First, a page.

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Salient. An Organ of Student Opinion at Victoria University College, Wellington N.Z. Vol. 21, No. 2. March 27, 1958

Composer's Workshop

Composer's Workshop

Because there is too much [unclear: mus] in modern life, our minds [unclear: hav] become conditioned to it, [unclear: resu] in too little active listening, said [unclear: D] R. Tremain. Those who [unclear: listes] fell into three main [unclear: categories] Firstly, the sensuous listener [unclear: wh] used magic as an escape from [unclear: real]ity into a private dreamland [unclear: wh] he saw himself as hero of a [unclear: rorr]tic idealised situation.

The second type was the listener [unclear: wh] sought the meaning expressed in [unclear: mud] This was rather difficult to do [unclear: adequabfl] since the emotions were objectified [unclear: and] distanced in a musical composition—[unclear: they] were essentially disciplined. Thus [unclear: the] greater the composer, the more [unclear: difficult] it became to pin a meaning to his [unclear: work] as for instance, Beethoven and [unclear: Tchaikaw] sky.

In the third category was the [unclear: intellec]tual for whom listening involved the [unclear: ex-] ercise of the mind on the musical [unclear: mate] ial; his approach was analytical as [unclear: well] as sensuous. All three types of [unclear: listener] played a part, said Dr. Tremain, but [unclear: he] suggested that the ideal listener was the intellectual who could be both inside and outside the music simultaneously, so that his approach was both subjective and [unclear: ob]jective.

Dr. Tremain went on to discuss [unclear: the] various elements which were [unclear: combined] in a musical composition. First [unclear: came] the initial ideas on which the composer based his work. The source of these [unclear: was] often a mystery—it might be [unclear: inspiration] from within or it might come from [unclear: some] simple occurrence in everyday life. [unclear: For] example, John Ireland's 'London [unclear: Over-]ture' was inspired by and built [unclear: around] the word 'Picadilly,' as cried by a London bus conductor.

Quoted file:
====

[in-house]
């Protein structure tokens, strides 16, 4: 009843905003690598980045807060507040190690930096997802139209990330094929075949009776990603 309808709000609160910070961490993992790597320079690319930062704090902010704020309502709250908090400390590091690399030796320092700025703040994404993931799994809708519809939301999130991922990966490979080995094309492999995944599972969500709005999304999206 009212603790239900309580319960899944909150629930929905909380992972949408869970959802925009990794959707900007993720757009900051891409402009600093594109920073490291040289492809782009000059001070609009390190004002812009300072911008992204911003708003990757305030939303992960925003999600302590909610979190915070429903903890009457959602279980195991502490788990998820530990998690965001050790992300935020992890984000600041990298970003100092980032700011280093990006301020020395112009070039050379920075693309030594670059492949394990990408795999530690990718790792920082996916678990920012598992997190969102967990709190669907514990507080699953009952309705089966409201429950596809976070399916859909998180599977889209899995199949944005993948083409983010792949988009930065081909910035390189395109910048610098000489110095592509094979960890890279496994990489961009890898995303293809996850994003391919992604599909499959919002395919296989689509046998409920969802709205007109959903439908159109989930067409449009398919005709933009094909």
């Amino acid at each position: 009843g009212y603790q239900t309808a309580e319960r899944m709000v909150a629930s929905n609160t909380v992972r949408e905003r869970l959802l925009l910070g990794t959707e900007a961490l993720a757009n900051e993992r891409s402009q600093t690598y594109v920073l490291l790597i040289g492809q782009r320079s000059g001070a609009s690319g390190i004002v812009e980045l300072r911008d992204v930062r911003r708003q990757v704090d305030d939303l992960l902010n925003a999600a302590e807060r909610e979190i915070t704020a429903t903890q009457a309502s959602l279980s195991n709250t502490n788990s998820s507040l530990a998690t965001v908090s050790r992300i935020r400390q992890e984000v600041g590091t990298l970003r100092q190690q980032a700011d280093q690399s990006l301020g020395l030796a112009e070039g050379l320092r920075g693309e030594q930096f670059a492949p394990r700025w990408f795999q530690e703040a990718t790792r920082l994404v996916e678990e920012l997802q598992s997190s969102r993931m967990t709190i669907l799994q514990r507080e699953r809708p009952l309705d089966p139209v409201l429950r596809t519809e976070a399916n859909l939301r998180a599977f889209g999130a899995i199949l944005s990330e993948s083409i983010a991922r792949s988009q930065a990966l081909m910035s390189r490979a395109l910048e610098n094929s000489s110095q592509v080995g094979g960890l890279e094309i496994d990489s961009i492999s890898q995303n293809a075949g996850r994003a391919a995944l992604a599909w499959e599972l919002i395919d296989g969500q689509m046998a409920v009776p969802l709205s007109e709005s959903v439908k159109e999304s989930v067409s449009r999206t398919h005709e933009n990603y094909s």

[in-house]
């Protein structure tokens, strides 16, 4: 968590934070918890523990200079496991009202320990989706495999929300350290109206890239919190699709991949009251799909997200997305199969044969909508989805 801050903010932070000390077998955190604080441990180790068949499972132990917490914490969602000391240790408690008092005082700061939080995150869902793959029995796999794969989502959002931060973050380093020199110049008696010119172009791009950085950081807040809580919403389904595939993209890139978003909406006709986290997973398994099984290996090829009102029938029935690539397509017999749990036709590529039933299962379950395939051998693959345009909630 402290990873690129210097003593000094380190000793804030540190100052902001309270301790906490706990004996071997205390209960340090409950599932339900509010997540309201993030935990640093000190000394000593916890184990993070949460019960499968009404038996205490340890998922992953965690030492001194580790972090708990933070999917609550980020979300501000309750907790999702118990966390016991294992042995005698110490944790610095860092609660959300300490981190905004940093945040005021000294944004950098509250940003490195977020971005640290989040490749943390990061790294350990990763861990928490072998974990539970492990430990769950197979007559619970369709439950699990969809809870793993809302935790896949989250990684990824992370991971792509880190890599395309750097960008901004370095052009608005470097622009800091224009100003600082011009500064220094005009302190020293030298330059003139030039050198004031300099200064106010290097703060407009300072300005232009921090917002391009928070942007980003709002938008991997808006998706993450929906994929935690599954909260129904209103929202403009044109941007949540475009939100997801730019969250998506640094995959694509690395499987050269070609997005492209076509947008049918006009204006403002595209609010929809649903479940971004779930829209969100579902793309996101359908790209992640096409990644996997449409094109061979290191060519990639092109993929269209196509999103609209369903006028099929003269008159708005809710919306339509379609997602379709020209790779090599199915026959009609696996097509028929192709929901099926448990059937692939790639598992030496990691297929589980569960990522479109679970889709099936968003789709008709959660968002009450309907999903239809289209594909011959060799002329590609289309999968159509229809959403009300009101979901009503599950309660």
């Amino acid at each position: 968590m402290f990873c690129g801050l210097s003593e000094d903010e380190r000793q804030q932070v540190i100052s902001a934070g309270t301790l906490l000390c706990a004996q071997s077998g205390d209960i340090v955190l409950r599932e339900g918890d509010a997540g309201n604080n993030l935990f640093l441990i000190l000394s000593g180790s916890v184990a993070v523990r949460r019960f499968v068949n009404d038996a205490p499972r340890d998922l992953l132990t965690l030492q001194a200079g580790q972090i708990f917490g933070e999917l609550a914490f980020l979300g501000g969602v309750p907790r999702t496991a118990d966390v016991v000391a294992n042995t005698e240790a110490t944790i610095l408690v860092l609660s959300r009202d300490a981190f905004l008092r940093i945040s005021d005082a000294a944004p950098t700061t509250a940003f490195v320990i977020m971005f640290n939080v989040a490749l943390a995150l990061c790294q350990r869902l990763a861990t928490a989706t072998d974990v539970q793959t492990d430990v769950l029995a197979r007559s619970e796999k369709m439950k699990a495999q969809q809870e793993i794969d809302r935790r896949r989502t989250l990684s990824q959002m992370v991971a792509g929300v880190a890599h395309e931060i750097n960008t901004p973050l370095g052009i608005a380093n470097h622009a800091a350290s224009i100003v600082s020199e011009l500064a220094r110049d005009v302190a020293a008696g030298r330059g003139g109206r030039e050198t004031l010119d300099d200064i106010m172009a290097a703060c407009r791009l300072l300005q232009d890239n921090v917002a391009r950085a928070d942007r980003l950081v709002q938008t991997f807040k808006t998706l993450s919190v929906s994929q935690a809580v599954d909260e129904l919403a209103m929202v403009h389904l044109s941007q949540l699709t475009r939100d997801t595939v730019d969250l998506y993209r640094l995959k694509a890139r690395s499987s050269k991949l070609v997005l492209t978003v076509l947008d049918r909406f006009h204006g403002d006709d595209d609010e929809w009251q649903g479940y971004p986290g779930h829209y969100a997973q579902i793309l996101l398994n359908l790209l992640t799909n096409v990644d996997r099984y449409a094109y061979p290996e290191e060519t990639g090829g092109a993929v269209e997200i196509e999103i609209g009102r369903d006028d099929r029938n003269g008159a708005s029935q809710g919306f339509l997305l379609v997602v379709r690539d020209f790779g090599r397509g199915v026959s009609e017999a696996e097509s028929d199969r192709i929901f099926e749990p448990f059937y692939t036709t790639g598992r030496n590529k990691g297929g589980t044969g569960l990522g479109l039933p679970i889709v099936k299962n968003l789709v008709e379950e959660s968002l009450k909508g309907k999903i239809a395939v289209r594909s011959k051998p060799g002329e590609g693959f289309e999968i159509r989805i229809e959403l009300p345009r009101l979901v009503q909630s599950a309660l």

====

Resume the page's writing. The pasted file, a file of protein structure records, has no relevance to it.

The idea formed the composer's raw materials, their seperate elements being rhythm, melody, harmony, texture and tone colour.

Rhythm Dr. Tremain described as the temporal dimension of music, or the organisation of sounds of timelessness appreciable to the senses. Various types of dance music were used to illustrate the differences in the rhythmic variations.

Melody was described as something as elusive as the scent of a flower, but consisting of tone as opposed to mass. The attributes of a good melody were beauty of shape, a sense of progression to a climax, and the avoidance of monotony.

Texture could be melodic, harmonic or contrapuntal. The last involved extension of melody or the co-existence of two or more themes. To appreciate this type of music Dr. Tremain said that it was vita to require the capacity to listen in the third dimension, particularly with the music of Bach. A simple illustration of contrapuntal texture was the community singing of 'Pack up your troubles' from one half of a group while the remainder sang 'It's a Long Way to Tipperary.'

Dr. R. Tremain, Mus.B., Mus.D. (London). Lecturer in Music, University of Auckland. Previously Professor at the Trinity College of Music, London, and Lecturer in the Extra-Mural Department of the London University. Studied Composition and Oratorio in Rome on an Italian Government Bursary. Travelled in Italy, France, Austria and Sicily.

Harmony was the easiest element of music to take in, said Dr. Tremain. It obeyed certain simple rules or principles, moving from simple thirds upwards, to the polytonality of the twentieth century.